China’s endeavors to curb air pollution have paid off as a new study has found that a measurable amount of smog has been reduced in its 74 cities. However, the higher levels of PM2.5 than what is accepted and a significant growth in the air pollution from ozone pollutant are a matter of concern.
The researchers from the Peking University’s School of Public Health studied data of 74 Chinese cities from 2013 to 2017 and unraveled that the annual average concentrations of pollutants, namely PM10, PM2.5 and Sulfur Dioxide had plunged by 27.8%, 33.3% and 54.1% respectively.
The researchers also discovered that there were 47,000 lesser deaths reported and 71,000 lesser years of life lost because of air pollution in those 74 cities in the year 2017 when compared to 2013.
China had come up with an Air Pollution and Control Action Plan in 2013 and sanctioned millions of bucks for the cause to reduce vehicular emissions, smoke from industries and pollution emanated from coal-fired electric generating units.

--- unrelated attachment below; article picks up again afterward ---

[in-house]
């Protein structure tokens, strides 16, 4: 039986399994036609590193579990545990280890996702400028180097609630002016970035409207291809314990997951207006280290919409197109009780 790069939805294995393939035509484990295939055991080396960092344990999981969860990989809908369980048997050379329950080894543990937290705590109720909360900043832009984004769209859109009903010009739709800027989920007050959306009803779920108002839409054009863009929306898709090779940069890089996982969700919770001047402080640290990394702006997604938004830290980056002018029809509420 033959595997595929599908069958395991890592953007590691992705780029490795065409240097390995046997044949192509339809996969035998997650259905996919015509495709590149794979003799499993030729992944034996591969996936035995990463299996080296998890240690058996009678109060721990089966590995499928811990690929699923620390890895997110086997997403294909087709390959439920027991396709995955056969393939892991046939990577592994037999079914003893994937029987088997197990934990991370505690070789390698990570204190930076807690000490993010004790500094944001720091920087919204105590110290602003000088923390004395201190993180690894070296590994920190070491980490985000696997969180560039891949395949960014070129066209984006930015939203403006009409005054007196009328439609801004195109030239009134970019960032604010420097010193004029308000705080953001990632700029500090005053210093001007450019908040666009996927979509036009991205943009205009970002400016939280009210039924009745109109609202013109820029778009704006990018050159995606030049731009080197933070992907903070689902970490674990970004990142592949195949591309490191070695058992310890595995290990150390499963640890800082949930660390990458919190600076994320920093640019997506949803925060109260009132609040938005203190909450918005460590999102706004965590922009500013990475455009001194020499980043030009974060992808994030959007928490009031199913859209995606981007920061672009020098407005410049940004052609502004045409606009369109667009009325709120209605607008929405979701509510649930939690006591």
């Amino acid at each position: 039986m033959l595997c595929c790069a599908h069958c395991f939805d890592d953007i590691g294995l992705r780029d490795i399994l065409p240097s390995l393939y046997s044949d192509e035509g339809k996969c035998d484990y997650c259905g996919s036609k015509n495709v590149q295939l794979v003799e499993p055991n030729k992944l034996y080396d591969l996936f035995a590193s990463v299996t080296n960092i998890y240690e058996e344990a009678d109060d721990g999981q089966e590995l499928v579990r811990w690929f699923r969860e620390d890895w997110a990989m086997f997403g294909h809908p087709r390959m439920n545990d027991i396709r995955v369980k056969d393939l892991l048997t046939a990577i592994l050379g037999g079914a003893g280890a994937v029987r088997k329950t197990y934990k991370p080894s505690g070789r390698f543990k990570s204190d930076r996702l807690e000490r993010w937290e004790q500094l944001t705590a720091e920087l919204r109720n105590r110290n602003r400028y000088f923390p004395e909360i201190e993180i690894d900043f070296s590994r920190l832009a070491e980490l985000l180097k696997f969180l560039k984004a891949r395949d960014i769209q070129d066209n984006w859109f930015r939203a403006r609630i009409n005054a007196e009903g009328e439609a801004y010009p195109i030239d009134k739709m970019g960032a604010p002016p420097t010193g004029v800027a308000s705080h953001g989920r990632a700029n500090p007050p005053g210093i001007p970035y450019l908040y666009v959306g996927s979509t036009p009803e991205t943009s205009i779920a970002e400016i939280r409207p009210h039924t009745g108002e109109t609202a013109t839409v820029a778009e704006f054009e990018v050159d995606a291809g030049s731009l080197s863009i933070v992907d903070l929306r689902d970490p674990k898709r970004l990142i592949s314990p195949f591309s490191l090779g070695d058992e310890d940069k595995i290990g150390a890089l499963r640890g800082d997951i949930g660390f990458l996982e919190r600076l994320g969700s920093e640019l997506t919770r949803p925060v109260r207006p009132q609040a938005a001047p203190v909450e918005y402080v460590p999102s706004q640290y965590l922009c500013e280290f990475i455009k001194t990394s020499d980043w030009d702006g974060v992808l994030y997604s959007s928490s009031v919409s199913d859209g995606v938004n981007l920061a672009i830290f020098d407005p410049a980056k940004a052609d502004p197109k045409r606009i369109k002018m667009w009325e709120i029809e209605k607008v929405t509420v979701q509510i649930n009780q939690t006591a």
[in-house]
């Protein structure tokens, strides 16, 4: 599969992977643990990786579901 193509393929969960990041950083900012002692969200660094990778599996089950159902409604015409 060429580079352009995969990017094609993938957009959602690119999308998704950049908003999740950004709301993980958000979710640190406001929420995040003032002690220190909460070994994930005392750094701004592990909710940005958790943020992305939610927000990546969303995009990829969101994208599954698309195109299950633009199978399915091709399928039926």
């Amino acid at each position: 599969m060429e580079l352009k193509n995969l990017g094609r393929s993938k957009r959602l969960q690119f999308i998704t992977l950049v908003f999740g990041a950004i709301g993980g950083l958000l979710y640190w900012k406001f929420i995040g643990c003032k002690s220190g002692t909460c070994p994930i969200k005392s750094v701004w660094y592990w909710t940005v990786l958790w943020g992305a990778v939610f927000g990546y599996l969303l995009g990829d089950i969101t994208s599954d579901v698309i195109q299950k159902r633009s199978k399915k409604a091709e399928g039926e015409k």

Five years down the line, indubitably, progress has been made but there’s a still lot more which needs to be done.
China and India are the two leading and rapidly growing countries where impacts of the air pollution on the general public’s health are felt more keenly than anywhere else.
Delhi encountered severely high levels of pollution in June this summer with PM10 levels soaring above 8 times than standard safety levels.
In comparison to the people of Beijing in China, Delhiites breathe 3 times of cancer-causing particulate fine matter, said AK Anwar, one of the researchers at International Institute of Environment and Development, London.
“The government of China could restrain the alarming levels of air pollution as they issued an action plan with stern traffic rules as well as kept a check on the construction activities across the cities. The plan is implemented in November every year when the pollutants levels are at the peak,” Anwar said.
The trick which worked for them was a pre-planned action plan and not waiting until the situation goes out of hands and becomes bad.
Picture Credits: Sunny Suzhou